You’ll notice that there aren’t any mixers in this cocktail. Don’t worry. You won’t miss mixers once you taste your first sip.

Martinez Cocktail Liquor Bottles
Gin, maraschino liqueur, Angostura bitters and sweet vermouth are the Martinez’s four liquor ingredients.

You probably have three of the necessary Martinez liquors – dry gin, sweet vermouth and Angostura bitters – in your bar. We use French gin, Italian vermouth and Angostura Bitters to quickly craft Martinez cocktails at home. However, you can get creative based on the liquor brands that you love and have on hand.

Discover our favorite gin cocktails and our favorite sweet vermouth cocktails.

The fourth liquor, maraschino liqueur, is the outlier and a bit more obscure. However, you won’t regret buying a bottle since it’s also an ingredient in cocktails like the Aviation and Hemingway Daiquiri. At least that’s what happened to us after we special-ordered a bottle of Luxardo maraschino liqueur at a local Lisbon liqueur shop.

Discover our favorite maraschino liqueur cocktails.

How To Craft A Martinez Cocktail

Items for Crafting a Martinez Cocktail
Crafting a Martinez takes five minutes once you assemble the necessary ingredients and bar tools.

The first step in crafting a Martinez is to measure the gin, sweet vermouth and maraschino liqueur. We use a Japanese jigger but any jigger will suffice. For example, you could use a small angled measuring cup if you don’t have a jigger.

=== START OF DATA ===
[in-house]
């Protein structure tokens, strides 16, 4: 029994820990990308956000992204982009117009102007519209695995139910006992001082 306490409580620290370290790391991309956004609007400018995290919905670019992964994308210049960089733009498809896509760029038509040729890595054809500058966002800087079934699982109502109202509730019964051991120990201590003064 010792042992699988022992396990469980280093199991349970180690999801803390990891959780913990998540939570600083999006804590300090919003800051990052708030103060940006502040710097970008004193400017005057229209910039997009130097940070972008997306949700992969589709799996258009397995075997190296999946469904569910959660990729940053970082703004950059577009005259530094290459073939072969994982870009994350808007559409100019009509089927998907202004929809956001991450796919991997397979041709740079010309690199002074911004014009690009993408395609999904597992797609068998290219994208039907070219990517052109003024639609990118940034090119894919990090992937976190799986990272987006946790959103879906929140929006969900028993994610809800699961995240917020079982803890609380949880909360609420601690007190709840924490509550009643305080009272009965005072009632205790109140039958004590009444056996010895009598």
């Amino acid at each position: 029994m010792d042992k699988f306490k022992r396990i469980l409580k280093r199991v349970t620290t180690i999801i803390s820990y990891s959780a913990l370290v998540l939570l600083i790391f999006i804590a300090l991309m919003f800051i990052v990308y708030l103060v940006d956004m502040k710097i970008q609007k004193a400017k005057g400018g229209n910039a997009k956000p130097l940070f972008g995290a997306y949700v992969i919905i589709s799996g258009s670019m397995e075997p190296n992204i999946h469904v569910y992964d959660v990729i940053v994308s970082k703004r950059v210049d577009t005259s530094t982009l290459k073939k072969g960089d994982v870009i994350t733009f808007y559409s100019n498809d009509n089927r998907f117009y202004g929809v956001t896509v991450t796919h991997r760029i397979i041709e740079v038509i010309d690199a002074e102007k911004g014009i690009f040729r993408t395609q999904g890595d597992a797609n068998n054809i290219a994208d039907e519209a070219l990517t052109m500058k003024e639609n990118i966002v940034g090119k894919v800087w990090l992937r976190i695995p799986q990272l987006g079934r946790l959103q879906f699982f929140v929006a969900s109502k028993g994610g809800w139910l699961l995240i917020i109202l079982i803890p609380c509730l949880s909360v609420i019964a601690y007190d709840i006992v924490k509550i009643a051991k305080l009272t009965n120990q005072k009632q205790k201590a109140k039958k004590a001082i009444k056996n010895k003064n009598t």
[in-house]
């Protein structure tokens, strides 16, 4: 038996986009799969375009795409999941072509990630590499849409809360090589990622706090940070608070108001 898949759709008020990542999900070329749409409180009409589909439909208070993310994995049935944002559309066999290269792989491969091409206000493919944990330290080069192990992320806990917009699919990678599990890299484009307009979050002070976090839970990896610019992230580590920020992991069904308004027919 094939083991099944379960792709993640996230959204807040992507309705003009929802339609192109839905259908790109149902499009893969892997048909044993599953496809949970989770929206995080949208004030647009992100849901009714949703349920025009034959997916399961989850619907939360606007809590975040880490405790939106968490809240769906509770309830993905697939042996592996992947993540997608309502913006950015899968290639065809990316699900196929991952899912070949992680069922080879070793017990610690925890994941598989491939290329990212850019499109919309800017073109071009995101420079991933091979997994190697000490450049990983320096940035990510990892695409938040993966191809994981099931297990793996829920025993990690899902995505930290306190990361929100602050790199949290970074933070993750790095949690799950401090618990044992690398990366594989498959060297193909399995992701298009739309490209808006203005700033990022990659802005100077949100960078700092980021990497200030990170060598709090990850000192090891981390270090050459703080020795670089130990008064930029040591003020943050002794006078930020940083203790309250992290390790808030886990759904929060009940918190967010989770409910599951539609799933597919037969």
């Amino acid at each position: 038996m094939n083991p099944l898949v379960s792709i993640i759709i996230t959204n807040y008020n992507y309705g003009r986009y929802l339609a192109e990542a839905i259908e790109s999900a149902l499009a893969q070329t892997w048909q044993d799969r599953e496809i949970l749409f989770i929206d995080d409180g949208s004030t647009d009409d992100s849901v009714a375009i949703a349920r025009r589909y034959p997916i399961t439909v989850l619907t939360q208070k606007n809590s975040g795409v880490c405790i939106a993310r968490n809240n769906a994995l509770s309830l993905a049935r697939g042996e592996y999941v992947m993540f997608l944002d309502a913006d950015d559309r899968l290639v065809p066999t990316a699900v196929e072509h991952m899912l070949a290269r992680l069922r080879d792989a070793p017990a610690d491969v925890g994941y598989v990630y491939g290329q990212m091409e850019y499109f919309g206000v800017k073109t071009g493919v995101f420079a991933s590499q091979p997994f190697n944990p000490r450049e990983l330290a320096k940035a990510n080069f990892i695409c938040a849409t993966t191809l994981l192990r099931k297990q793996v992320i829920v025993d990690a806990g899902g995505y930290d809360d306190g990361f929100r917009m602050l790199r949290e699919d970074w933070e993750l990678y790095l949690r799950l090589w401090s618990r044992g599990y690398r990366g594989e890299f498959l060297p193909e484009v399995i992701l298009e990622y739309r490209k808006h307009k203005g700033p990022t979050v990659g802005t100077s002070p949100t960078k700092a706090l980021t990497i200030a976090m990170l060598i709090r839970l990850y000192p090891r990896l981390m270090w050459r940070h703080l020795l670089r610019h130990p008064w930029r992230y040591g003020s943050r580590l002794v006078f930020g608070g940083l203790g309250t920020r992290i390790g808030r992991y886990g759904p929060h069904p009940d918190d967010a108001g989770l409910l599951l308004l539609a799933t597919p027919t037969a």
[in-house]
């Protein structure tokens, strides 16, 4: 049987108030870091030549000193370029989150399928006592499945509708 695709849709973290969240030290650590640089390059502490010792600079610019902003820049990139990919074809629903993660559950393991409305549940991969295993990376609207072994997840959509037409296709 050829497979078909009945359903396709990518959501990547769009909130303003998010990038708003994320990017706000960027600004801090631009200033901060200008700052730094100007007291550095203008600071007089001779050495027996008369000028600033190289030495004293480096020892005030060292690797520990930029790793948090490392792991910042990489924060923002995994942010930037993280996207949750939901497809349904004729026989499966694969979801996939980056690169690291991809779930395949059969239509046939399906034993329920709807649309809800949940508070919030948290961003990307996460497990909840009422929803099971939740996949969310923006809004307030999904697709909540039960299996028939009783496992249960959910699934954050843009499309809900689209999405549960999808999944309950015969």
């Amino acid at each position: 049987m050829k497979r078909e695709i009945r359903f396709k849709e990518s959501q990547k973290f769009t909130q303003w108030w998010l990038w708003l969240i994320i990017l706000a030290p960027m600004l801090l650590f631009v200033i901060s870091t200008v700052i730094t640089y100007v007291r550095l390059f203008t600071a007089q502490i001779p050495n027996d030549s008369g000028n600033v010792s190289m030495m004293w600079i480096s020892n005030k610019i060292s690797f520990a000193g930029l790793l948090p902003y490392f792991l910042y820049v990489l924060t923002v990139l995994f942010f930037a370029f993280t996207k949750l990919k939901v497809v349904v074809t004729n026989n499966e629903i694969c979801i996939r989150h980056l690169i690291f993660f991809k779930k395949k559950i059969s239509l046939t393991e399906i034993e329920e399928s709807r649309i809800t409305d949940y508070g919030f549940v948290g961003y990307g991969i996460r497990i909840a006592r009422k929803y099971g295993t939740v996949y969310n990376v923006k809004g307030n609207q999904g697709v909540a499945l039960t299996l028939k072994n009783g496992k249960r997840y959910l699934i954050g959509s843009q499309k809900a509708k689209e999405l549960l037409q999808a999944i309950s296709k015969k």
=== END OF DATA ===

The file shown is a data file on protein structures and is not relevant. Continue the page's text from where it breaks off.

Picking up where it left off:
Buy a Japanese jigger from Amazon if you need a jigger or want an inexpensive upgrade.

Measuring Gin for Martinez Cocktail
We like to measure our liquors with a Japanese jigger to ensure accuracy and avoid spillage.

The second step is to pour the four liquors into a mixing glass. Another option is to use the bottom of our Boston Shaker since it’s airtight and easy to use.

Crafting a Martinez Cocktail
We poured each liquor into our shaker as we measured them.

Text third step is to add two dashes of Angostura bitters.

Dashing Bitters into Martinez Cocktail
We dashed the Angostura bitters directly into the shaker before we added two handfuls of ice.

The fourth step is to add ice and stir with a bar spoon until the liquors are combined and chilled.

Stirring Martinez Cocktail
Mixing the Martinez took us a total of 20 seconds.

The final step is to strain the amber cocktail into a martini glass.

Straining Martinez Cocktail
The color coordination of Mind’s ring and the Martinez cocktail was a happy accident.

You could also use a coupe glass. Your cocktail will taste great regardless of the type of cocktail glass that you use.


Martinez Cocktail Next to Flowers
Drinking this Martinez was our reward for crafting the classic cocktail.

If you’re feeling creative or want to stretch your mixology muscles, try the following Martinez cocktail alternatives:

  • Replace the gin with Old Tom gin to recreate the original Martinez recipe.
  • Replace the gin with rum to craft a Rum Martinez cocktail.
  • Replace the gin with mezcal to craft a Mezcal Martinez cocktail.
  • Replace the sweet vermouth with dry vermouth and omit the maraschino liqueur to craft a gin Martini.
  • Replace the gin with bourbon and the maraschino liqueur with maraschino cherries to craft a Manhattan.

Discover 10 essential bar tools for the home mixologist.

Frequently Asked Questions

What is a Martinez Cocktail?

The Martinez is a classic pre-prohibition cocktail crafted with gin, sweet vermouth, maraschino liqueur and Angostura bitters.

What’s the difference between a Martini and a Martinez?